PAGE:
Industrials group again pushes US DOE on LNG exports, seeks ‘consumer safety valve’
A group of industrial manufacturers wrote US Energy Secretary Jennifer Granholm Nov. 22 to offer 12 reasons why it believes a “consumer safety valve” is needed before more LNG exports flow to non-free trade agreement countries.
The letter continues ongoing pressure from the Industrial Energy Consumers of America, which seeks to limit the scale of LNG exports.
Seizing on higher natural US gas prices expected this winter, the group in September urged DOE to take immediate action under the Natural Gas Act to prevent a supply crisis by requiring LNG exporters to reduce export rates.
Now, with a focus on non-FTA countries, IECA is arguing it is “prudent to reduce LNG exports” to a level that would assure a surplus supply that benefits the domestic market.
“The public interest, both as to domestic prices and national security, is protected only when domestic production and pipeline capacity is robust enough to meet domestic demand: exports must be limited to surplus supply of natural gas,” IECA wrote.
It asked DOE to put on hold all permits and approvals in the Lower 48 states to non-FTA countries and conduct a review of whether they are in the public interest. In this go-around, IECA highlighted increasing US LNG exports to China, arguing Chinese subsidies of energy and other costs for its manufacturers make it hard for US manufacturers to compete.
IECA also pointed to the difficulty siting pipelines in the US as another changed circumstance and reason to curb exports.
According to S&P Global Platts Analytics forward curve data, Henry Hub winter strip most recently averaged $$4.74/MMBtu. And the US Energy Information Administration’s Short-Term Energy Outlook has estimated the Henry Hub spot price will average $5.53/MMBtu from November through February.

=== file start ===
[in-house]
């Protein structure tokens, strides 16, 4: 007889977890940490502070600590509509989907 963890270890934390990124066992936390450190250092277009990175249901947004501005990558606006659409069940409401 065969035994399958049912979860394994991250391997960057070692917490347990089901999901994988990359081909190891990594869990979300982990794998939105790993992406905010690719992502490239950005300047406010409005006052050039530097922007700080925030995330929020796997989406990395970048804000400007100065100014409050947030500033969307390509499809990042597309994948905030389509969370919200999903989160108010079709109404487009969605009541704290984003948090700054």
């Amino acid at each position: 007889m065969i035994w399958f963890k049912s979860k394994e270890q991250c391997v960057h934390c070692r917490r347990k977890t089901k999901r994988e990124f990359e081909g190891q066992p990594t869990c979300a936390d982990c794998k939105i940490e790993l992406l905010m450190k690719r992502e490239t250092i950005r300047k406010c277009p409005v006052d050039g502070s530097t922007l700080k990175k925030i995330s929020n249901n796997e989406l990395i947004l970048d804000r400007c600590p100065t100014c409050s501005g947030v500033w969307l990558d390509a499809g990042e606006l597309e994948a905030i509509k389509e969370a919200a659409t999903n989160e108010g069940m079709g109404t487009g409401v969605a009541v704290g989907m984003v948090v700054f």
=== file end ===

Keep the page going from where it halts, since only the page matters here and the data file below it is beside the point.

The recent requests from IECA come as global gas and LNG prices have been on a tremendous upward trajectory over the past six months, with the JKM spot price hitting an all-time high of $56.33/MMBtu in early-October, but since declining to $34.01/MMBtu as Asian LNG demand has tempered. The JKM rally was, in part, predicated on critically low gas storages in Europe that pushed the Dutch TTF gas price to a record-high of $39.48/MMBtu around the same timeframe, but that has since retreated to $30.30/MMBtu.
Despite the requests from IECA, the Biden administration has not shown signs it will alter its approach on LNG or intervene in LNG export markets, and instead has emphasized the role of LNG in meeting global supply shortages. DOE officials did not immediately reply to a request for comment Nov. 23.
The US LNG sector has pushed back on IECA’s efforts. For instance, in a Sept. 24 letter to Granholm, the Washington-based Center for Liquefied Natural Gas argued that limited exports could upend gas markets and undermine billions of dollars worth of infrastructure investments.
In an interview Nov. 23, CLNG Executive Director Charles Riedl argued IECA was off base in blaming LNG for higher natural gas commodity prices.
“They’re trying to use LNG as a scapegoat to pin those higher prices on, but the argument that they’re making is completely flawed,” Riedl said. The 1.2 Bcf/d year-over-year increase US LNG exports is barely 1% of the total US demand, he said.
In addition, Riedl criticized the notion that a for-profit business should produce a surplus of a product, rather than respond to demands of the market, regardless of where they come from.
“It’s akin to asking manufacturers to make extra products on the off chance that a foreign market might buy them,” he said.
Higher energy prices this winter have generated more attention from some US lawmakers long critical of LNG exports. Senator Angus King, Independent-Maine, has raised concerns about impacts to US competitiveness in recent Senate hearings, noting he plans to propose legislation that would require the Department of Energy to account for the national interest and consider domestic price impacts before approving new LNG exports. The legislation would eliminate the presumption that exports of gas to certain nations is in the public interest.